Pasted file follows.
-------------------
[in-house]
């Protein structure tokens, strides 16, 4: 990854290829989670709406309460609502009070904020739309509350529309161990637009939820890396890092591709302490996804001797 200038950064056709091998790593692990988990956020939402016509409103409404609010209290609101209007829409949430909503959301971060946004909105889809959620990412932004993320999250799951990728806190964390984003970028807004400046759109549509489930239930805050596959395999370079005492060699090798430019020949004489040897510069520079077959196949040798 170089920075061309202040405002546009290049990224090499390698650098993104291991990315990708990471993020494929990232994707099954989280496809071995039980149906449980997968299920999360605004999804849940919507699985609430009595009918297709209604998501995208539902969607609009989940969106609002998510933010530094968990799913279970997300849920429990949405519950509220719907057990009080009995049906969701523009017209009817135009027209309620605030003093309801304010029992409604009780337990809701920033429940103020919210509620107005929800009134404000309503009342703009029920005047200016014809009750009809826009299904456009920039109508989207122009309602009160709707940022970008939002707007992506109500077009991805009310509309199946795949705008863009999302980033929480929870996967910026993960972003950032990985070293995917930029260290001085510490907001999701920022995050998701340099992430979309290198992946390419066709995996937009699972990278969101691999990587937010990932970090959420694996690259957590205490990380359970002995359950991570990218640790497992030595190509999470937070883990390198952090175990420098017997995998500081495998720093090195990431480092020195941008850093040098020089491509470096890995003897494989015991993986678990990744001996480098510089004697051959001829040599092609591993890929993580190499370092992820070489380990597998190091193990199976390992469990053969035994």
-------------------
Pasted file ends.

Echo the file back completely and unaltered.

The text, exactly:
[in-house]
């Protein structure tokens, strides 16, 4: 990854290829989670709406309460609502009070904020739309509350529309161990637009939820890396890092591709302490996804001797 200038950064056709091998790593692990988990956020939402016509409103409404609010209290609101209007829409949430909503959301971060946004909105889809959620990412932004993320999250799951990728806190964390984003970028807004400046759109549509489930239930805050596959395999370079005492060699090798430019020949004489040897510069520079077959196949040798 170089920075061309202040405002546009290049990224090499390698650098993104291991990315990708990471993020494929990232994707099954989280496809071995039980149906449980997968299920999360605004999804849940919507699985609430009595009918297709209604998501995208539902969607609009989940969106609002998510933010530094968990799913279970997300849920429990949405519950509220719907057990009080009995049906969701523009017209009817135009027209309620605030003093309801304010029992409604009780337990809701920033429940103020919210509620107005929800009134404000309503009342703009029920005047200016014809009750009809826009299904456009920039109508989207122009309602009160709707940022970008939002707007992506109500077009991805009310509309199946795949705008863009999302980033929480929870996967910026993960972003950032990985070293995917930029260290001085510490907001999701920022995050998701340099992430979309290198992946390419066709995996937009699972990278969101691999990587937010990932970090959420694996690259957590205490990380359970002995359950991570990218640790497992030595190509999470937070883990390198952090175990420098017997995998500081495998720093090195990431480092020195941008850093040098020089491509470096890995003897494989015991993986678990990744001996480098510089004697051959001829040599092609591993890929993580190499370092992820070489380990597998190091193990199976390992469990053969035994």